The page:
For instance, looking at unemployment rates you might notice that monthly rates have been steadily increasing from five percent over the last year until it reached six percent this month.

The next few months may not show similar increases, which could suggest that we’re seeing mean reversion rather than just continued trend upwards.

*Technical Indicators using Mean Reversion: *

Technical Indicators are also thrive on this basic mean reversion time strategy which they use it to make good prediction while trading.

**Moving Average****RSI****Bollinger Bands**

*Moving Average:*

A moving average is a technical indicator that is frequently used with time series data to lessen transient data variation and smooth out short-term oscillations.

Simple Moving Average, Exponential Moving Average, and Weighted Moving Average are the three most widely used types of moving averages for the analysis of market data.

Simply said, the moving average, also known as rolling average, is the mean or average of the specified data field across a specific range of subsequent periods.

The mean of the data is calculated by subtracting the oldest value and adding the most recent when new data becomes available. The name “**Moving Average**” comes from the fact that the mean or average is essentially moving along with the data.

*RSI ( Relative Strength Index ):*

A momentum oscillator called the relative strength index can detect overbought and oversold market circumstances.

It oscillates between** 0 and 100,** and values below a particular value—typically 30, which denotes oversold conditions—indicate overbought ones. Values beyond a given value, such as 70, denote overbought conditions.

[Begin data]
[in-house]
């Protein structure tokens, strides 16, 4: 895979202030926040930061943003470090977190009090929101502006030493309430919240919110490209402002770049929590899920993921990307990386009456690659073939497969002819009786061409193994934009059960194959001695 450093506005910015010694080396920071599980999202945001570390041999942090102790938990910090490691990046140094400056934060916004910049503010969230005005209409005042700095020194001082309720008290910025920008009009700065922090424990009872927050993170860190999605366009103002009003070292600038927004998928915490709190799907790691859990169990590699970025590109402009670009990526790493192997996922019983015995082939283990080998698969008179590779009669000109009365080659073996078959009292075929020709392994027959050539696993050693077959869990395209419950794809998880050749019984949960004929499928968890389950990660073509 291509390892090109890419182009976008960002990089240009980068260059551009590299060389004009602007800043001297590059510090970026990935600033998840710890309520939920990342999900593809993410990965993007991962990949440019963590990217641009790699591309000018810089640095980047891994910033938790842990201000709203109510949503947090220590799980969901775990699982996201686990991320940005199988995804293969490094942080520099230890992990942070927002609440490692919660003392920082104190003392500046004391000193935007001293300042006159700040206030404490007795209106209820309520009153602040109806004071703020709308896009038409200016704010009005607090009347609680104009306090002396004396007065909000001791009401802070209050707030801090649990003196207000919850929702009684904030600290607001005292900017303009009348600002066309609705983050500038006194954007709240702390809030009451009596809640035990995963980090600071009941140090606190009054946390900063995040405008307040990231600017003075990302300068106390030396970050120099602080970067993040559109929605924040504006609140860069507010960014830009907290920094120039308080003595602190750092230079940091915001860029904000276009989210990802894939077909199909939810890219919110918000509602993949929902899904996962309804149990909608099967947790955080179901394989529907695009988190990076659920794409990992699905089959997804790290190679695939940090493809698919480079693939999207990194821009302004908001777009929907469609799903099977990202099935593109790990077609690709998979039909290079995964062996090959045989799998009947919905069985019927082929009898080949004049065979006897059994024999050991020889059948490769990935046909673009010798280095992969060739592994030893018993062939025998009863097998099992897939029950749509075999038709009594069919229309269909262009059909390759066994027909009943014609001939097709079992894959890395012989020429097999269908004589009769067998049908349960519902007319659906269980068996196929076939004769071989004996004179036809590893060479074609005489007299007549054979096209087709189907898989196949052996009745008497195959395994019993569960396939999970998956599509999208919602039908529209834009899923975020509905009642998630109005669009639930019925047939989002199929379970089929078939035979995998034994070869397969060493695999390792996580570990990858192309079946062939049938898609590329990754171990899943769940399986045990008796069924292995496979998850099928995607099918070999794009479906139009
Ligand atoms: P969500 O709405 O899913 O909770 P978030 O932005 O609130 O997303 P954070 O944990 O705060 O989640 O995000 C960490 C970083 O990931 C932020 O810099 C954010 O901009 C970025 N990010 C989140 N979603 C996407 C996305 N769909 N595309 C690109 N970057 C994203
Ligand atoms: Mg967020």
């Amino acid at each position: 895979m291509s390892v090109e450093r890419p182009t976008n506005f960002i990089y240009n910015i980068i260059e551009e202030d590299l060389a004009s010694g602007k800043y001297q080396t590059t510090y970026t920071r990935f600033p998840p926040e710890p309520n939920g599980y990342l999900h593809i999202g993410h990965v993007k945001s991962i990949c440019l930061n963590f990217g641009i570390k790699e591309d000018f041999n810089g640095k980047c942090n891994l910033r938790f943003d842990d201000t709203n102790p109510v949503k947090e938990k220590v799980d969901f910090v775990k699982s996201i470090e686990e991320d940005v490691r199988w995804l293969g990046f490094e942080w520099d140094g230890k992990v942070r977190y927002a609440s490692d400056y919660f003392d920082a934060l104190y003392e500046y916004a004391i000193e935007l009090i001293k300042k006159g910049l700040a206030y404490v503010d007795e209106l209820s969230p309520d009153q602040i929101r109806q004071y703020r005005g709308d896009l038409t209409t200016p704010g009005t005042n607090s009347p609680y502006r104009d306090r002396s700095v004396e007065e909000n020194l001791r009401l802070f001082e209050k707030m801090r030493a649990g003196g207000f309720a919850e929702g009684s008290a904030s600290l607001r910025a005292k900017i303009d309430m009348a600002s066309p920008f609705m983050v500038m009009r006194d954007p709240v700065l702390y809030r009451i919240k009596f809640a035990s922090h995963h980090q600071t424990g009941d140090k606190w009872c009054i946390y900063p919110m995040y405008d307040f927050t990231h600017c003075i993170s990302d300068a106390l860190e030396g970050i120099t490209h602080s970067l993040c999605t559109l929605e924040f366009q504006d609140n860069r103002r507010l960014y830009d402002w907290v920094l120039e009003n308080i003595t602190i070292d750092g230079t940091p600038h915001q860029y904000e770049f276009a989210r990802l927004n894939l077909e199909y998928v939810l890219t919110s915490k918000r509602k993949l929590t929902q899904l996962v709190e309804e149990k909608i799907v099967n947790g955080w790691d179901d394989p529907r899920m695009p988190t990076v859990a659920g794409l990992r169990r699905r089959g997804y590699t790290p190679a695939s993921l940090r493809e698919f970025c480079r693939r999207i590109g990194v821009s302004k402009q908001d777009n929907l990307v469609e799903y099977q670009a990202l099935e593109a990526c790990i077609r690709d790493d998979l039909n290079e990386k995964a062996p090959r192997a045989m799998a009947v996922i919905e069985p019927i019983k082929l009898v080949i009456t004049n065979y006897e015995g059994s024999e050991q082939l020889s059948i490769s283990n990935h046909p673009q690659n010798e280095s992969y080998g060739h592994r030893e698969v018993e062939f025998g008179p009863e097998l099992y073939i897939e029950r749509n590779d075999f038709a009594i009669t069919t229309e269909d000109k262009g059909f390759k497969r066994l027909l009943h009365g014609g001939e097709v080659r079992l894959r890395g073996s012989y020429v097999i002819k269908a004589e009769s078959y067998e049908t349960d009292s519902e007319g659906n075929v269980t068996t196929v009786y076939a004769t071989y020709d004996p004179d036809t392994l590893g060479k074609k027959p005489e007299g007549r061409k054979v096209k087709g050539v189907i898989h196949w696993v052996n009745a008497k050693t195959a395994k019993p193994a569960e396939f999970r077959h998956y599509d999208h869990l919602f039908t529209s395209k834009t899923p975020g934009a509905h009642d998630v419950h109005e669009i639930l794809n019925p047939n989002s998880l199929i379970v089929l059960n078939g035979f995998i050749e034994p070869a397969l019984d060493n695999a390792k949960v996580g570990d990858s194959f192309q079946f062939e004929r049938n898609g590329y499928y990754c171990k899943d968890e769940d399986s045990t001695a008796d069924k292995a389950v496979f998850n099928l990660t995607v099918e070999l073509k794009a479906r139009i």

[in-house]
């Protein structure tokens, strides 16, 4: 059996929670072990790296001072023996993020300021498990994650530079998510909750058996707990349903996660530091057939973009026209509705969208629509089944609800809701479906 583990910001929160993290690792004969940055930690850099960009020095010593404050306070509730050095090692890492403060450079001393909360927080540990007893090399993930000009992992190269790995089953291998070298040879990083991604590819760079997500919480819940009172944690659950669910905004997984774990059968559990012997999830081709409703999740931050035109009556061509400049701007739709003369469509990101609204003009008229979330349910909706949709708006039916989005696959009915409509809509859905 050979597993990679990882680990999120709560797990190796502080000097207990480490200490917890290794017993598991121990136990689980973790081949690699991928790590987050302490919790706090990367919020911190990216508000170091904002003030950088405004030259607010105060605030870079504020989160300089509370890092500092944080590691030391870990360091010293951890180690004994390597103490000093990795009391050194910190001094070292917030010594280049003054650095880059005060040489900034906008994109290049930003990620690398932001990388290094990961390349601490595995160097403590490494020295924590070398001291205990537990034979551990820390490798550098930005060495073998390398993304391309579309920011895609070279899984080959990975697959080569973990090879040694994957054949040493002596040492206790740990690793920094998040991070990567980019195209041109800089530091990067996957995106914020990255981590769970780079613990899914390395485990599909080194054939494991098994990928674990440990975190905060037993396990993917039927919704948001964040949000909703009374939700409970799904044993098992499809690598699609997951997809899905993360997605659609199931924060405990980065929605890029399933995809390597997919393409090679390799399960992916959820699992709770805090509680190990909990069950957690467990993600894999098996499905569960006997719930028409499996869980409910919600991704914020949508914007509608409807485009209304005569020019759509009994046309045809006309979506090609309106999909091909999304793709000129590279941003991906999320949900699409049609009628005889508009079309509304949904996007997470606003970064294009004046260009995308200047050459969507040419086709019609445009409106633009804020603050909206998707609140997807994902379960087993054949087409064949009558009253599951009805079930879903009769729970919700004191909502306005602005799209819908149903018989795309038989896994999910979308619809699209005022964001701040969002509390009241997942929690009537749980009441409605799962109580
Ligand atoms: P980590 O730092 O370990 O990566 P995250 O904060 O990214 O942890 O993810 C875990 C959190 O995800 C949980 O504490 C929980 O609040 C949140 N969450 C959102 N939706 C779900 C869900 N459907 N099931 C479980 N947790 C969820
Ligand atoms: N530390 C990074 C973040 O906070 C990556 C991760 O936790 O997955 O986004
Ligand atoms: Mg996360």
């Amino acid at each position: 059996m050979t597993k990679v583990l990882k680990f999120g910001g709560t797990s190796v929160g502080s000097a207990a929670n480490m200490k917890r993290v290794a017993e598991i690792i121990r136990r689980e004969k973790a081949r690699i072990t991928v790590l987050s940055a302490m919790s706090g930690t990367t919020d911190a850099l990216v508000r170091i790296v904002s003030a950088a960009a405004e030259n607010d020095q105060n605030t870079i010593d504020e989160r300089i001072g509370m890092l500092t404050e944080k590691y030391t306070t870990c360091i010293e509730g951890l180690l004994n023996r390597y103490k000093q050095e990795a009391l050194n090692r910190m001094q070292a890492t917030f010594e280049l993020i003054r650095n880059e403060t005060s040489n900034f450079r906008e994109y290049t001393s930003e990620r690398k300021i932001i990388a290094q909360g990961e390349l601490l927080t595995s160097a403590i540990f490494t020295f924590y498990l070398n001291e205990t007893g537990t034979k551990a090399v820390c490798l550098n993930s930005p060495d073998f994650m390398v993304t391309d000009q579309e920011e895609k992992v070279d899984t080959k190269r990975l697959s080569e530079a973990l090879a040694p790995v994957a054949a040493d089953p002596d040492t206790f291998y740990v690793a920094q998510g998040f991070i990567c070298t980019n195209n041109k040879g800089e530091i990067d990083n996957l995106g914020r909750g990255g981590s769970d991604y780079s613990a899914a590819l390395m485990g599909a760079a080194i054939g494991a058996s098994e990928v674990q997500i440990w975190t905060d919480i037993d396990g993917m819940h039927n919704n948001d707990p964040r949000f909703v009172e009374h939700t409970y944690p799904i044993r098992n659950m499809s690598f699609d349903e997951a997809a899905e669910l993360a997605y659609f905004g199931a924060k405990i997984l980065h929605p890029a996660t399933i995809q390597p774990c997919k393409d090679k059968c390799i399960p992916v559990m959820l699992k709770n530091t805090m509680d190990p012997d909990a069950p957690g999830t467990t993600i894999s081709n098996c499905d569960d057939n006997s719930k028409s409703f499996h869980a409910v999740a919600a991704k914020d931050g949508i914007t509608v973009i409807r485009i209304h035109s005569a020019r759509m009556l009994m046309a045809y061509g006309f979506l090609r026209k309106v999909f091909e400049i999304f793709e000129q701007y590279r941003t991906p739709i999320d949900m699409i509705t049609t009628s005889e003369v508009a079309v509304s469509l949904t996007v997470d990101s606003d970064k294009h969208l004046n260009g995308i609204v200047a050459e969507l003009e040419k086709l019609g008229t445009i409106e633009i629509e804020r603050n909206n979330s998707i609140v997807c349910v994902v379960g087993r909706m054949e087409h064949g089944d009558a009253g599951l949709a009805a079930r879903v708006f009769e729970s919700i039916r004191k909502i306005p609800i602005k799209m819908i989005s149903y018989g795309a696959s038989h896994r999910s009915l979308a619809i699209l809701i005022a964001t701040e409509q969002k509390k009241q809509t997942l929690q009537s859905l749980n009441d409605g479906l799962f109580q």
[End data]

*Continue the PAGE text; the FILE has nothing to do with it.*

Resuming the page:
Its calculation typically takes a look back period of 14 days, however this can be adjusted to meet the characteristics of a certain asset or trading strategy.

The following steps are involved in RSI calculation:

**Average Gain is equal to (prior average gain multiplied by 13 plus current gain)/14.First average gain equals the 14-day rolling average of gains**

Average Loss is equal to (prior average loss times 13 plus current loss) / 14.

First average loss equals the 14-day total of losses divided by 14.

*Bollinger Bands* :

The** Bollinger Band** is a three-part oscillator that is based on volatility or standard deviation. The other two bands are predetermined distances from the moving average, typically two standard deviations apart from the middle band, which is a moving average.

You can also surf ‘How to test for mean reversion in excel’ which is a big topic to cover and it will give you a out line of Bollinger bands.

The distance between the bands varies along with the volatility of stock prices. The gap increases in highly volatile market conditions, whereas it decreases in low volatility situations.

The following computations are involved with Bollinger bands:

**Moving average or middle band: 20 day moving averageUpper Band: Middle Band plus two times the 20-day moving averageLower Band: Two times the 20-day moving standard deviation of the middle band**

### Conclusion

Mean reversion is a powerful tool that can help you make better investment decisions. By understanding what it is and how to find it, you can improve your chances of success. Just remember that mean reversion is not always reliable, so be sure to do your own research before making any decisions.

I hope this post was helpful! If you found anything confusing or want more information on anything, let me know in the comments below. Mean reverting formula is used in many quant firm.